How To Write Meeting Minutes
By Indeed Editorial Team
Updated 10 September 2022
Published 12 June 2021
The Indeed Editorial Team comprises a diverse and talented team of writers, researchers and subject matter experts equipped with Indeed's data and insights to deliver useful tips to help guide your career journey.
Organisations discuss vital information during meetings. Minutes of meetings help serve as a reminder of the decisions and actions required after the meeting. There may be some members absent for the meeting or people may want to reference these notes to ensure they are on track. In this article, we explain what meeting minutes are, the step-by-step process on how to write minutes for meetings and a few tips to develop or improve your skills in writing minutes for a meeting.
What are the meeting minutes?
Meeting minutes are notes of matters discussed in a meeting and the resolutions made by the attendees. The minutes of the meeting describe the events of the meeting and are usually typed as an official record. Finally, after approval by the person in charge, the person writing the minutes may send them to the members or keep them for future reference.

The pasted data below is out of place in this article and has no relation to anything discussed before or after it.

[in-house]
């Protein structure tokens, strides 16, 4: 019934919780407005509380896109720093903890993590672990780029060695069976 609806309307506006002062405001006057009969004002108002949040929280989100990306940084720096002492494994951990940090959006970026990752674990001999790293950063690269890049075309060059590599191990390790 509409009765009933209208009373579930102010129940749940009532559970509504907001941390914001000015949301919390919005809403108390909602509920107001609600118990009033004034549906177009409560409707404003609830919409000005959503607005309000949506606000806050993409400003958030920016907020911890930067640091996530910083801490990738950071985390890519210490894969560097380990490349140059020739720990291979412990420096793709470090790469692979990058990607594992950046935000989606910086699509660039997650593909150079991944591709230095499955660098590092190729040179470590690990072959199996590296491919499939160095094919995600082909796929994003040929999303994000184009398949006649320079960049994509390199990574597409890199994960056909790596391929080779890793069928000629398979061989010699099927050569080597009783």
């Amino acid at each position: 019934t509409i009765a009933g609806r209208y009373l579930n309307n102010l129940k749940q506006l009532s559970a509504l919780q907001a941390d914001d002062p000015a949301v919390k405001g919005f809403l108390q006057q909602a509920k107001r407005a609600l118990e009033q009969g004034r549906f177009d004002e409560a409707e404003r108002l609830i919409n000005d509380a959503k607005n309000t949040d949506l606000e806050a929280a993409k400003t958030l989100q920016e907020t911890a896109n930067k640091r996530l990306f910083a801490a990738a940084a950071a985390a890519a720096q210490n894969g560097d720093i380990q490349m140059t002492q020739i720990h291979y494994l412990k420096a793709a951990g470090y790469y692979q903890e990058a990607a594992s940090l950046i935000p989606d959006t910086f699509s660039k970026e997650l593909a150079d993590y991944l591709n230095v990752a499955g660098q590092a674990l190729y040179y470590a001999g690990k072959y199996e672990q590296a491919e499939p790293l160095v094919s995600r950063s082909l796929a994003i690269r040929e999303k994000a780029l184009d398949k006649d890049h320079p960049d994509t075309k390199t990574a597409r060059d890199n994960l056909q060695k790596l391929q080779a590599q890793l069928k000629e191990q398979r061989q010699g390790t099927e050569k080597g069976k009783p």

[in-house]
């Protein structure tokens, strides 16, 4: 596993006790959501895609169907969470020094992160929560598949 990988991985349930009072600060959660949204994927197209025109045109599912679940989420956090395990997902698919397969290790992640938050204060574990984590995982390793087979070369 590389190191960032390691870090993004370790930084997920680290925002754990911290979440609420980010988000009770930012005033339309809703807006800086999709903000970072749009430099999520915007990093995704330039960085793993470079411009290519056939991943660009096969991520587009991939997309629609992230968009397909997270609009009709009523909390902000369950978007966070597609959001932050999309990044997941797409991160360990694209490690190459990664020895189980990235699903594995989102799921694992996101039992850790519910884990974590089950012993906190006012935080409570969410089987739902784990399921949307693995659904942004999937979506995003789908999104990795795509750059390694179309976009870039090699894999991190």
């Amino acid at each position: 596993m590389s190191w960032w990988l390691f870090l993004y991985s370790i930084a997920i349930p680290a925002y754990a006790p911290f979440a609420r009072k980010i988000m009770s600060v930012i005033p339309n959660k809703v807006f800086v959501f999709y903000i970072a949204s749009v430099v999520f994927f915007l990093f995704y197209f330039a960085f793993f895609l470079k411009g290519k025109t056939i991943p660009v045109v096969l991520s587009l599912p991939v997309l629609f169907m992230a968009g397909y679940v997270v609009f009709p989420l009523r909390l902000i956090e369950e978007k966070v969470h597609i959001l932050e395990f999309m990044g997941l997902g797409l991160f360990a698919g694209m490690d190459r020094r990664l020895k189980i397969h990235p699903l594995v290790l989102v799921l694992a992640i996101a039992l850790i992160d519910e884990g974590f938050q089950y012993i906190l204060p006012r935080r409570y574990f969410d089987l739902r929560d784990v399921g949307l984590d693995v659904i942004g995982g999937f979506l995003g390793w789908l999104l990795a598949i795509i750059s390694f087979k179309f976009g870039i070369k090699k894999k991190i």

How to write meeting minutes
Follow these steps to write the minutes of your meetings:
1. Prepare for the meeting
Preparation involves having a pen, notepad or a fully-charged laptop ready to write or type out your minutes. It's also important to check the agenda of the meeting in advance to familiarise yourself with the discussion. Where necessary, you can use your preparation time to make a list of the attendees. This enables you to focus on taking note of the discussed information once the meeting begins.
2. Choose your writing format